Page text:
Motorola beats expectations but guidance disappoints as Xoom fails to match iPad
The company announced $3.3 billion in revenues for the quarter, higher than the $3.12 billion analysts had collectively predicted. But Motorola lost $56 million in the quarter, compared to a profit of $80 million in the year ago quarter.
Last year, Motorola's position in smartphones was rebounding while riding the wave of the "year of Android," benefitting from a tight relationship with Verizon Wireless, which had heavily promoted the firm's Android phone offerings under its Droid brand.
Motorola was also gearing up to launch its Xoom tablet running Android 3.0 Honeycomb, which was widely expected by Android enthusiasts to mount a significant challenge to Apple's iPad.
Instead, the launch of iPhone 4 on Verizon's network this spring blunted the prospects for a variety of new Motorola handsets that had banked on Verizon's 4G LTE network to carry sales, including the Motorola Atrix 4G, touted by the firm as "the world's most powerful smartphone." In the most recent quarter, Apple's smartphone continued to outsell all 4G handsets on Verizon's network by nearly a factor of two.
Additionally, Apple's iPad 2 launch left the Motorola Xoom stalled on its launch pad. The Honeycomb tablet had originally taunted the iPad as being suited to lemmings, while touting itself as having support for Adobe Flash as well as features of Google's latest Android 3.0 release, sold as being designed "from the ground up" for tablets.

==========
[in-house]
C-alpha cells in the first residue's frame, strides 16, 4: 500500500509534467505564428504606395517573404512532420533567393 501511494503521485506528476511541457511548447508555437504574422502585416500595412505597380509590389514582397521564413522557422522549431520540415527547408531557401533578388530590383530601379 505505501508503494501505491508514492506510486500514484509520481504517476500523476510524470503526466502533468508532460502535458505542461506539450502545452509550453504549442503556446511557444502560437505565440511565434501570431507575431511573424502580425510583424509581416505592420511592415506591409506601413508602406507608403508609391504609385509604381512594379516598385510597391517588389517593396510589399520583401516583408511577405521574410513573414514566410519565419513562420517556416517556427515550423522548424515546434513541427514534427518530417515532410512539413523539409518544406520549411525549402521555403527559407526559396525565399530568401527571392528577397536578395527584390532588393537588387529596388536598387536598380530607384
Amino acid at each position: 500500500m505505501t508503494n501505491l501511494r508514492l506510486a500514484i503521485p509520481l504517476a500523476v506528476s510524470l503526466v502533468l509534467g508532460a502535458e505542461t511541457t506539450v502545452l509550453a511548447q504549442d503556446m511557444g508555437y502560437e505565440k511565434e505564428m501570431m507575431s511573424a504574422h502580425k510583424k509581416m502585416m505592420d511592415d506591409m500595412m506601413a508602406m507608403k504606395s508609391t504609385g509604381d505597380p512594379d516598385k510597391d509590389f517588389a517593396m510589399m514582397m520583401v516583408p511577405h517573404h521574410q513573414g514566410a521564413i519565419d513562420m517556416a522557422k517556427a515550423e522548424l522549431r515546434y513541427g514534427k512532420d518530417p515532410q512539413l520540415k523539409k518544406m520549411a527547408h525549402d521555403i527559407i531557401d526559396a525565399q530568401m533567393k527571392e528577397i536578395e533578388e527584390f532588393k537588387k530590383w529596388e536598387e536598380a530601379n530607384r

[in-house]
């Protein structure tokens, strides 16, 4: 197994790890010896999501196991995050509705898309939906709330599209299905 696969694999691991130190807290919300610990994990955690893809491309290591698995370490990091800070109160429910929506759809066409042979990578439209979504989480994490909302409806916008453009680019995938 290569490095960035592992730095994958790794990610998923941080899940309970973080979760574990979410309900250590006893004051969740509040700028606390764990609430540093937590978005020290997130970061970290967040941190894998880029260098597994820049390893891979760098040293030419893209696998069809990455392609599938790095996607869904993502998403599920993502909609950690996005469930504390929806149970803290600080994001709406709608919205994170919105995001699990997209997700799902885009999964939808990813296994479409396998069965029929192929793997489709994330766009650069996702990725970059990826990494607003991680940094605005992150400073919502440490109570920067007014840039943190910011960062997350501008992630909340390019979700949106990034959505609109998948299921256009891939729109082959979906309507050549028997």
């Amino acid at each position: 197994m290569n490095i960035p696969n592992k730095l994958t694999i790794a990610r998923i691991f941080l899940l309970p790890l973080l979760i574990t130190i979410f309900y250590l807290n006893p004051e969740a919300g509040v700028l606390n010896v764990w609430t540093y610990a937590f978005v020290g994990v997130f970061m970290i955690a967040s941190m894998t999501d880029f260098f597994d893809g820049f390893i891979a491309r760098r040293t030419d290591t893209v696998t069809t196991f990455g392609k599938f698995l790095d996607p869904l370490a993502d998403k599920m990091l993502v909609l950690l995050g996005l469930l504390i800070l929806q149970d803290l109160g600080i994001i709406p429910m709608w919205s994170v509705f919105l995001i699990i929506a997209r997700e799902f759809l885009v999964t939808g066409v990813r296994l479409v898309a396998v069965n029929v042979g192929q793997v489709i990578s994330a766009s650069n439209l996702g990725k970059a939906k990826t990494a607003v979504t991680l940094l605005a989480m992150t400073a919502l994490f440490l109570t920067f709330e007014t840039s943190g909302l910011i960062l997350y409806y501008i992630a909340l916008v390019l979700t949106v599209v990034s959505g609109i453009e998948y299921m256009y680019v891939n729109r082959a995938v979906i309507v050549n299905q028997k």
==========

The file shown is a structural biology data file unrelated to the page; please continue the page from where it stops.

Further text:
Sales of the Xoom were depressed by its price, set higher than the iPad, as well as missing features such as its originally non-functional Flash support and a variety of other unfinished features in the brand new Android 3.0.
Motorola stated that it shipped 440,000 tablets in the most recent quarter, ahead of analyst expectations of just 366,000 but far lower than the 9.41 million iPads Apple sold in its most recent quarter.
A report by Reuters noted that Motorola provided a third-quarter "bottom line target ranging from break even to 10 cents per share, excluding unusual items."
The report cited Charter Equity Research analyst Ed Snyder as saying, "This looked a lot weaker than Wall Street had been expecting," contrasting expectations for 24 cents per share. "It's all lining up to be a weak quarter that's going to ripple though to the end of the year," Synder said.
Motorola's Xoom was to be the flagship tablet showing off Google's Android 3.0 Honeycomb, but instead appears to have delivered a blow to Google's reputation in consumer software about equal to the disastrous launch of Google TV, which is being blamed with tripping up Logitech by helping it lose $29.6 million it the latest quarter as more of its Google TV boxes were returned than sold, promoting the resignation of its chief executive Gerald Quindlen.
Original estimates for the Xoom hoped for sales of 3 to 5 million units in 2011, but so far the company has sold closer to a half million of the devices, depressing the prospects for other Honeycomb tablets and tablets in general outside of the iPad, and further reinforcing the reality that the iPad, like the iPod before it, exists as its own market with exclusive demand, rather than being part of a larger, generic "tablet" market.